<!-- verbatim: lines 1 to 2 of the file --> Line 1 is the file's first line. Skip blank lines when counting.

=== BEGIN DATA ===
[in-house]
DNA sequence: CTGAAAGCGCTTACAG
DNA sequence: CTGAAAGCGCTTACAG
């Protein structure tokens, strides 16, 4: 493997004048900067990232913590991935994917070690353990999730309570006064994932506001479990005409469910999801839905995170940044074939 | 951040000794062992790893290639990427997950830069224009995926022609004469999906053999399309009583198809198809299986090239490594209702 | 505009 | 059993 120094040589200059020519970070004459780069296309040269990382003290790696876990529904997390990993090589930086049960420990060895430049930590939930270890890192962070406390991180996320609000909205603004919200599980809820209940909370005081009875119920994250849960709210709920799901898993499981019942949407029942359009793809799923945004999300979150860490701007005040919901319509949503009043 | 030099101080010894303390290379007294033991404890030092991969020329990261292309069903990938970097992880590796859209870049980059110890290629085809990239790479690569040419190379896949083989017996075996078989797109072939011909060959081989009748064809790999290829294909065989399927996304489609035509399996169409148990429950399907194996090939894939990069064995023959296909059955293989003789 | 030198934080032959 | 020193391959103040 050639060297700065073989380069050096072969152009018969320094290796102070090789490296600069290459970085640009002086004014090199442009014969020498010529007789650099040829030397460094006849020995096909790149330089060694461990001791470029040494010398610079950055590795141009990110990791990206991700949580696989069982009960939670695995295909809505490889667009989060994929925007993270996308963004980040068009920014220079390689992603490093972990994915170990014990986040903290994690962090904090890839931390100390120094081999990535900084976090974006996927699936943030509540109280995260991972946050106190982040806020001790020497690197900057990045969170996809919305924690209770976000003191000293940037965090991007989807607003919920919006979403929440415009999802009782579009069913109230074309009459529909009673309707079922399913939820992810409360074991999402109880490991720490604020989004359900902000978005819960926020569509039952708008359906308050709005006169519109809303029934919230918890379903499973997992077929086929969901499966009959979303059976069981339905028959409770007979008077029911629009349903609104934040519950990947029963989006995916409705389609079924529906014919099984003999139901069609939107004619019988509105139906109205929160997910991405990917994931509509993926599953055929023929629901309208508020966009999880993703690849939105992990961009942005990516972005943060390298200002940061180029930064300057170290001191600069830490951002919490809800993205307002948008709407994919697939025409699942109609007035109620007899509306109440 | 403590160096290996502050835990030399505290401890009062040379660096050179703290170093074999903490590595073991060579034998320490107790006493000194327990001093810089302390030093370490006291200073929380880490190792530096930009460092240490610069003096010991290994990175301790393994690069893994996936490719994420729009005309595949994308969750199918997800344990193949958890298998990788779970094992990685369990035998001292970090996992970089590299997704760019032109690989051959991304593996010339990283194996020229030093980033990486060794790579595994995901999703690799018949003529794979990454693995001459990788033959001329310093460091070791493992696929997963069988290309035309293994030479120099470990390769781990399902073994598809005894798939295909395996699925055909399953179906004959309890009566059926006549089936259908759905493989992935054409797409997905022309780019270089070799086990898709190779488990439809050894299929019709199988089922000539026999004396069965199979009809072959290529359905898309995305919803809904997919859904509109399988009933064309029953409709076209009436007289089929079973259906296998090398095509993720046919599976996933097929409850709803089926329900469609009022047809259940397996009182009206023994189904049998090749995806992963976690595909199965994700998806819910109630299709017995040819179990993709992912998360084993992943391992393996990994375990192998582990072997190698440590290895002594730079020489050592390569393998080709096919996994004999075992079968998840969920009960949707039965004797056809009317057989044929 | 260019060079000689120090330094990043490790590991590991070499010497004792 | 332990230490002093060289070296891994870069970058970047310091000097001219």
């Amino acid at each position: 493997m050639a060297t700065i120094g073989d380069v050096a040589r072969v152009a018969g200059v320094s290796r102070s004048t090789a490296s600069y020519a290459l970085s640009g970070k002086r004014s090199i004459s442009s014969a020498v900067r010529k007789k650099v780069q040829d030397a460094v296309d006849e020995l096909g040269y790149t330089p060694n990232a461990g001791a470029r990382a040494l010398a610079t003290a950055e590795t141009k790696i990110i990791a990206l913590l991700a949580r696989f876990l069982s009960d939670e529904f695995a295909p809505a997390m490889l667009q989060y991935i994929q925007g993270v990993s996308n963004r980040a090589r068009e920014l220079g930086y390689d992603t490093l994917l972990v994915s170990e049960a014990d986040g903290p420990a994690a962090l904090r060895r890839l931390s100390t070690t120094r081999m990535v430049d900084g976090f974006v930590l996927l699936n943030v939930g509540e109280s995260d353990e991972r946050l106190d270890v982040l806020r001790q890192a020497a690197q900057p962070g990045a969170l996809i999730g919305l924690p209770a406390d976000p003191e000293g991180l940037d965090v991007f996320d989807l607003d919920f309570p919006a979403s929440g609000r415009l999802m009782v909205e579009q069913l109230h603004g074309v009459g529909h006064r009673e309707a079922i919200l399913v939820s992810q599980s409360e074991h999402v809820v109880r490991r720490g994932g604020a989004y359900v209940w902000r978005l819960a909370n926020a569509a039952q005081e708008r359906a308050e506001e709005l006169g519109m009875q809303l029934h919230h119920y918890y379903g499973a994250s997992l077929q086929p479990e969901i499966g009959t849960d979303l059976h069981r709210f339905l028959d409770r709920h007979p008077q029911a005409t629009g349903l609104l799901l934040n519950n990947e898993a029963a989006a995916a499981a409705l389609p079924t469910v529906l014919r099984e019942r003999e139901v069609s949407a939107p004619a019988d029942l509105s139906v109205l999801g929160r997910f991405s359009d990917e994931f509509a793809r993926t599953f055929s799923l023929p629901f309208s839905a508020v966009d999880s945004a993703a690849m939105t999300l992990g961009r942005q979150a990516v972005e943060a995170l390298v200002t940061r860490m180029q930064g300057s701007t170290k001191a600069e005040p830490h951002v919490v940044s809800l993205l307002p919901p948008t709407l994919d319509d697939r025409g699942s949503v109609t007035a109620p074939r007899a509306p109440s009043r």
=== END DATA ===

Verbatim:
[in-house]
DNA sequence: CTGAAAGCGCTTACAG